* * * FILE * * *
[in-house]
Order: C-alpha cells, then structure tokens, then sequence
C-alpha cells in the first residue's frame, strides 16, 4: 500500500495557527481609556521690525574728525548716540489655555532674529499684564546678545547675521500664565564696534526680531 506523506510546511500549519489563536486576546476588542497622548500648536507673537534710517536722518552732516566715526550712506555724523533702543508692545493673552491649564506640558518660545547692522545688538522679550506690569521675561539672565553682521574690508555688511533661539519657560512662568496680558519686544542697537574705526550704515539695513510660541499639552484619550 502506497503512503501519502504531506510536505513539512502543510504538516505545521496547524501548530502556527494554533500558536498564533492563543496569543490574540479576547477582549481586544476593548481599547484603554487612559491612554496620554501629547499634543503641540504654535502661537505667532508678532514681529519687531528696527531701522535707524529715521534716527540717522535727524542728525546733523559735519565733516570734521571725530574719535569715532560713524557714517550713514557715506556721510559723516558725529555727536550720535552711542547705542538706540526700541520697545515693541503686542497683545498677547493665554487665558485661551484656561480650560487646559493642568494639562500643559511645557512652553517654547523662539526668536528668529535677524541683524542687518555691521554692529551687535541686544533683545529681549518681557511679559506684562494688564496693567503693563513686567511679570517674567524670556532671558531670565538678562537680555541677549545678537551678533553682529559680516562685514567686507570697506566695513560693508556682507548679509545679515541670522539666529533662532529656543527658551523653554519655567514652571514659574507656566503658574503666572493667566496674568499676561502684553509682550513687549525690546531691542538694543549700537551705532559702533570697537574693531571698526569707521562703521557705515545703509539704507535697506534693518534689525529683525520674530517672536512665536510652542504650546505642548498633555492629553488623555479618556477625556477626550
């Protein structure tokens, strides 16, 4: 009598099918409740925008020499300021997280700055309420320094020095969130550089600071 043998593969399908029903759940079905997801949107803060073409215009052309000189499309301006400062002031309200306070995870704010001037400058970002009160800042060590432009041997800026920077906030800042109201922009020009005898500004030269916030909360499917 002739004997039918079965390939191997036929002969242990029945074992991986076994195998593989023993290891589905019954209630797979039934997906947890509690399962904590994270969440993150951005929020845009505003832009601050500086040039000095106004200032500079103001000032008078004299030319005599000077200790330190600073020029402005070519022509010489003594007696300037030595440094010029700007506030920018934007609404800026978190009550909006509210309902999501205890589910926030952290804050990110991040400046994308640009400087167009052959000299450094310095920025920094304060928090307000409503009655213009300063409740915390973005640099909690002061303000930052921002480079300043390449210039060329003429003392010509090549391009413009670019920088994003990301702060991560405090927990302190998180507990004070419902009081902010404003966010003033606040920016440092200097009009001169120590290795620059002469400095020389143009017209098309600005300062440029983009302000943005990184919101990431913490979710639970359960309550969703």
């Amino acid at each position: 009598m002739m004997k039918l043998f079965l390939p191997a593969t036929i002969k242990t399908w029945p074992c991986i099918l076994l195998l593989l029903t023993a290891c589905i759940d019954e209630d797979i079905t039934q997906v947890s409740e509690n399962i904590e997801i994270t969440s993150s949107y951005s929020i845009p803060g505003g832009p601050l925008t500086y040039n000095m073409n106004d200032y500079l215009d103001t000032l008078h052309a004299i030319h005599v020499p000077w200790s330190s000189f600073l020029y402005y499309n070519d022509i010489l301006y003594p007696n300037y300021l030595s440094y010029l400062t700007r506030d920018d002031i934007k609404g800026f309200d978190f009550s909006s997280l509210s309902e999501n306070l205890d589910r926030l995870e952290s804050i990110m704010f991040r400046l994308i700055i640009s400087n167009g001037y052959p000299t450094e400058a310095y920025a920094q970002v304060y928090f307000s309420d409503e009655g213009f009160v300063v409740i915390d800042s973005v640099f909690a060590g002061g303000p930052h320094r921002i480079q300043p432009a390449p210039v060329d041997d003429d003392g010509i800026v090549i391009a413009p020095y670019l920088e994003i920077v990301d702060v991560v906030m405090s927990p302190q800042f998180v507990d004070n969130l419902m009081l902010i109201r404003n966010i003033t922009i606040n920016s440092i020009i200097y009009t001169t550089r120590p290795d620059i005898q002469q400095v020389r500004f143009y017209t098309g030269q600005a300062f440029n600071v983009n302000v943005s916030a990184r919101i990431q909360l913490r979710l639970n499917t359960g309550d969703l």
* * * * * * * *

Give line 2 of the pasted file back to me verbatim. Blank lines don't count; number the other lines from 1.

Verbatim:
Order: C-alpha cells, then structure tokens, then sequence